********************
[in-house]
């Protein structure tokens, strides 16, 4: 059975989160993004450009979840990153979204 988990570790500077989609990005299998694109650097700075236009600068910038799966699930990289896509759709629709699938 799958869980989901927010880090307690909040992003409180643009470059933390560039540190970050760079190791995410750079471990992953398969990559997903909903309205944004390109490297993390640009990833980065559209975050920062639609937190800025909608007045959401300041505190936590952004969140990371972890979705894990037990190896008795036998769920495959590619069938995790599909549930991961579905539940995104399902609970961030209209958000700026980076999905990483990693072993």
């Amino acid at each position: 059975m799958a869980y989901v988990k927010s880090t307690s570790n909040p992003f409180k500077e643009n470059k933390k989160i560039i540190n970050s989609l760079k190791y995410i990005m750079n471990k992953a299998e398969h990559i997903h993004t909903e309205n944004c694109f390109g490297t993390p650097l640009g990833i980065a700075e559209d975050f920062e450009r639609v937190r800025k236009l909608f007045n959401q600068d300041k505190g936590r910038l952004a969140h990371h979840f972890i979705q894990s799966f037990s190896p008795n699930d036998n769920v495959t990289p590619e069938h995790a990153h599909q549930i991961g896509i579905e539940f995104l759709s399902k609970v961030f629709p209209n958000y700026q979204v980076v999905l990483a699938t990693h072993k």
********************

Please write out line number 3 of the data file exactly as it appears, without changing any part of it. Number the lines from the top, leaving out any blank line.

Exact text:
């Amino acid at each position: 059975m799958a869980y989901v988990k927010s880090t307690s570790n909040p992003f409180k500077e643009n470059k933390k989160i560039i540190n970050s989609l760079k190791y995410i990005m750079n471990k992953a299998e398969h990559i997903h993004t909903e309205n944004c694109f390109g490297t993390p650097l640009g990833i980065a700075e559209d975050f920062e450009r639609v937190r800025k236009l909608f007045n959401q600068d300041k505190g936590r910038l952004a969140h990371h979840f972890i979705q894990s799966f037990s190896p008795n699930d036998n769920v495959t990289p590619e069938h995790a990153h599909q549930i991961g896509i579905e539940f995104l759709s399902k609970v961030f629709p209209n958000y700026q979204v980076v999905l990483a699938t990693h072993k």